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Approved research

Boosting the power of GWAS using novel statistical tools

Principal Investigator: Professor Ole Andreassen
Approved Research ID: 27412
Approval date: April 21st 2017

Lay summary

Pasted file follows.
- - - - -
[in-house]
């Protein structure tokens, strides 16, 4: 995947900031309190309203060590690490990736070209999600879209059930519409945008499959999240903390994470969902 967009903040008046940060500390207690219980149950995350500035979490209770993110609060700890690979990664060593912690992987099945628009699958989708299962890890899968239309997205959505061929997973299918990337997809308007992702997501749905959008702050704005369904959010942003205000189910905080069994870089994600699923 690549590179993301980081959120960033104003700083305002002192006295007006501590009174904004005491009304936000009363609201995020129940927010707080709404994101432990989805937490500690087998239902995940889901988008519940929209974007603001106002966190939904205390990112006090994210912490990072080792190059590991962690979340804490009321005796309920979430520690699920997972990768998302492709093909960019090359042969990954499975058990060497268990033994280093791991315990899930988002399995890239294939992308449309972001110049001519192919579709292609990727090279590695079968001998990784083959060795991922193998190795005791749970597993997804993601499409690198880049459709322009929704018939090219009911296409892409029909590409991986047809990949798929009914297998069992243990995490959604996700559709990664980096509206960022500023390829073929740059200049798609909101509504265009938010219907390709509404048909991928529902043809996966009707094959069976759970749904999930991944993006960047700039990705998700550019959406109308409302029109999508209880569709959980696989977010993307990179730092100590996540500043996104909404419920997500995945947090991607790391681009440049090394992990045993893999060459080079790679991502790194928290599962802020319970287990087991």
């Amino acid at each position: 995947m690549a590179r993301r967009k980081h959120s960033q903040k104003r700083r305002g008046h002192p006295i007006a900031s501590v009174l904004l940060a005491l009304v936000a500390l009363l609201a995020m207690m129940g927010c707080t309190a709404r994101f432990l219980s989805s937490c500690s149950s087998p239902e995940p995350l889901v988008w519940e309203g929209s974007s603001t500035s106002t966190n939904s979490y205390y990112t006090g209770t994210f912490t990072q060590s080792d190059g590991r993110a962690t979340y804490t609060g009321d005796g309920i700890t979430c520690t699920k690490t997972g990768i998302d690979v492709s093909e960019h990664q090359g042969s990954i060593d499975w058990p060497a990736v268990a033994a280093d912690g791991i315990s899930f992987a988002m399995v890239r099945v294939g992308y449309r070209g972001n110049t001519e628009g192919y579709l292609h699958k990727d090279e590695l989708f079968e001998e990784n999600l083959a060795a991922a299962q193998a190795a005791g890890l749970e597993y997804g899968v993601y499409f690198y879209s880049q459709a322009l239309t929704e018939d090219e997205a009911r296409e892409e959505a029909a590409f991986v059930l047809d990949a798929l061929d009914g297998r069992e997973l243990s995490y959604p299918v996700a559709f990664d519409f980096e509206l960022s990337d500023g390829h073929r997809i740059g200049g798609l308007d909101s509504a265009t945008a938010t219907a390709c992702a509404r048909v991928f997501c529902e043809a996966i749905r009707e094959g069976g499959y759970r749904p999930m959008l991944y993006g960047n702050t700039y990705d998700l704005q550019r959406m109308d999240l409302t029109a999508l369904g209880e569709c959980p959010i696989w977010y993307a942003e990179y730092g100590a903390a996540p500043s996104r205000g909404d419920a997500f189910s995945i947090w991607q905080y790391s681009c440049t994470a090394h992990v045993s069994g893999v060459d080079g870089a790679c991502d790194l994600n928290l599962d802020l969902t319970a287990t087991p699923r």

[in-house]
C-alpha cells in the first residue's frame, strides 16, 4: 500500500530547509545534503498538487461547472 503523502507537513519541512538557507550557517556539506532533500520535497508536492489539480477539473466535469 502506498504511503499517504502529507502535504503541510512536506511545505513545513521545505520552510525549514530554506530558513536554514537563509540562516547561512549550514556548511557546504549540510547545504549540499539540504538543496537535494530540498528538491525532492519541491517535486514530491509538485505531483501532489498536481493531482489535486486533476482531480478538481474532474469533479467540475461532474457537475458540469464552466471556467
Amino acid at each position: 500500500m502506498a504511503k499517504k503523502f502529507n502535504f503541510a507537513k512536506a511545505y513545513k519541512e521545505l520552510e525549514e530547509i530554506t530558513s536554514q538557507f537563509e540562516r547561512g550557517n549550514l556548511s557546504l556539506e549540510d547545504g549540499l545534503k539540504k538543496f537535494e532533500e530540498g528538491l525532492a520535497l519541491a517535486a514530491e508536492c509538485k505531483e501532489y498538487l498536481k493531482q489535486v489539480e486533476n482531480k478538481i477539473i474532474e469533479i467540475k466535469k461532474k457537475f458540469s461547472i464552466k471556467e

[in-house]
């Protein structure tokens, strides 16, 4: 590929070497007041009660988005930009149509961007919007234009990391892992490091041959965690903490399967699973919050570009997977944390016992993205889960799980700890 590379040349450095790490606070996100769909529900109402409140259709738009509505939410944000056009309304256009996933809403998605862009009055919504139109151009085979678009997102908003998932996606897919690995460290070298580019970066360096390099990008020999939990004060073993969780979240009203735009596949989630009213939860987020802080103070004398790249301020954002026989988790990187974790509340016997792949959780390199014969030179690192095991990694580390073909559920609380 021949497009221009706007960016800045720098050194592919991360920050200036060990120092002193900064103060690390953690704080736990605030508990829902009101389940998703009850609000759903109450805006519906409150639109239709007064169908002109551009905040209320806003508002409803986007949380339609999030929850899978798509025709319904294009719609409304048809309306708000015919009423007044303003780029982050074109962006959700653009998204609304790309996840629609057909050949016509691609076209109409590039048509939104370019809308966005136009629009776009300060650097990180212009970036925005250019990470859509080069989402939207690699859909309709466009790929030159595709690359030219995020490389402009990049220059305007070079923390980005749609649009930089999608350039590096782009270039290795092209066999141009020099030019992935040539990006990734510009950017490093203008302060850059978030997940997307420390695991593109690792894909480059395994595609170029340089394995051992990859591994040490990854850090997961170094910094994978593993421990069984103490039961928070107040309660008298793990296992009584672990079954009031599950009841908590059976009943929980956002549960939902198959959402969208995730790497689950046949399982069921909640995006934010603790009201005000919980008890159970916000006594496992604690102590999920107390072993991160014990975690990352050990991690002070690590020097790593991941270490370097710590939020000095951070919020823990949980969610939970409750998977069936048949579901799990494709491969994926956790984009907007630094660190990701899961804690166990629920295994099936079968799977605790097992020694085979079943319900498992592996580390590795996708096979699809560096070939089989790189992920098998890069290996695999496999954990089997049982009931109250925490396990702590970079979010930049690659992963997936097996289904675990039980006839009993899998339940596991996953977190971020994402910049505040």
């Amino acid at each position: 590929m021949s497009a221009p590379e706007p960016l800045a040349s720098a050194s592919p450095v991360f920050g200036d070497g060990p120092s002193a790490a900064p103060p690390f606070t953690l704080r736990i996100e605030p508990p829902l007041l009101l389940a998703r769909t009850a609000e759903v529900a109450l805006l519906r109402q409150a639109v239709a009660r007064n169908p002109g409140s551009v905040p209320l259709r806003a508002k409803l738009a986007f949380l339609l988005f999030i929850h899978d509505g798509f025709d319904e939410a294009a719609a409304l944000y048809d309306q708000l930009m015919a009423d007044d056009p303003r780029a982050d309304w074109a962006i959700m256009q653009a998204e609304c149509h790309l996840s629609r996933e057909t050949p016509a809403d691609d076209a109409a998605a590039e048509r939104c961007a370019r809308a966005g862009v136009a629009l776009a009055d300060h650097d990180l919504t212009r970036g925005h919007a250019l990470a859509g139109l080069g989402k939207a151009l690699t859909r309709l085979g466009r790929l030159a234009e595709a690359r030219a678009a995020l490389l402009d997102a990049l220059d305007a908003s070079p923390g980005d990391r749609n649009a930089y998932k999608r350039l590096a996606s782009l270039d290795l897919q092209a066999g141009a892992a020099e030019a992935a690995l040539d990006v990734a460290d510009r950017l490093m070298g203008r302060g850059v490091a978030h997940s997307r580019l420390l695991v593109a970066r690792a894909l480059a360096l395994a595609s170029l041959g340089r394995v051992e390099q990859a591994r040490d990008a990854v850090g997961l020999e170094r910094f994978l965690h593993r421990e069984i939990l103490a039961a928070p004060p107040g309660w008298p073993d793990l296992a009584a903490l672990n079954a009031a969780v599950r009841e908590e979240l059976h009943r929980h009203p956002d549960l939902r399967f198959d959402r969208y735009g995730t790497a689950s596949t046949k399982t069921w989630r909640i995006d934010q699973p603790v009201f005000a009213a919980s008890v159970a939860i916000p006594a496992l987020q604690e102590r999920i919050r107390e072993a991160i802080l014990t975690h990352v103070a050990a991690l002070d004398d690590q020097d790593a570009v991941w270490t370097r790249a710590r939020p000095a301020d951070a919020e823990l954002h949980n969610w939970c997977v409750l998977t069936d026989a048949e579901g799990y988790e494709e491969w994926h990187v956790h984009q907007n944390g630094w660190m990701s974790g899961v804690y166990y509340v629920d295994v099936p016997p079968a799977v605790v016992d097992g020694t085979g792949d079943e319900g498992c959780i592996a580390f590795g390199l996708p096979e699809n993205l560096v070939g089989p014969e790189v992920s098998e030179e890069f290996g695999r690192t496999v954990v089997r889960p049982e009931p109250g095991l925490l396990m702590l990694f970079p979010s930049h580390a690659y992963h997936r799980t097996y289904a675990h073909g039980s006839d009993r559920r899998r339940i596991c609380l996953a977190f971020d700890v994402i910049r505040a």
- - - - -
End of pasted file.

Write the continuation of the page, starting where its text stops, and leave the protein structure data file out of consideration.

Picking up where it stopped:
This proposal seeks to apply UK Biobank data to study the genetic architecture of human traits using novel statistical tools. We aim to investigate the relationship between mental disorders and co-morbid diseases such as cardiovascular disease, cancer and metabolic disease (as well as protective phenotypes). Genome-wide association studies (GWAS) have successfully identified many genetic variants influencing complex human traits. However, the identified genetic variants only explain a small portion of the heritability of these traits. To improve discovery of genetic variants in complex human traits, we have developed statistical tools building on a Bayesian statistical framework. This proposal seeks to increase discovery of genetic loci influencing a range of human traits and disorders. Identifying genetic factors that confer risk or protect against health-related traits is critical for understanding the causal mechanisms underlying disease, and the causal relationship shared between clinical conditions. Improved gene discovery might inform the development of genetic prediction tools and ultimately improve treatment strategies for large patient groups. Hence, the proposed research is entirely congruent with the stated aim of UK Biobank ?to improve the prevention, diagnosis and treatment of illness and the promotion of health throughout society?. We will analyze the GWAS data on complex traits in the UK Biobank cohort using novel statistical methodology. Using software and computational tools we are able to enhance gene discovery by integrating GWAS data with additional knowledge about genetic variants, including their association in related traits or their genomic position. To assess the replicability (i.e. the robustness of the results) of the identified variants, we will evaluate their association in independent GWAS cohorts. Finally, the results may inform the development of novel genetic prediction tools. We would wish to study the full UK Biobank cohort.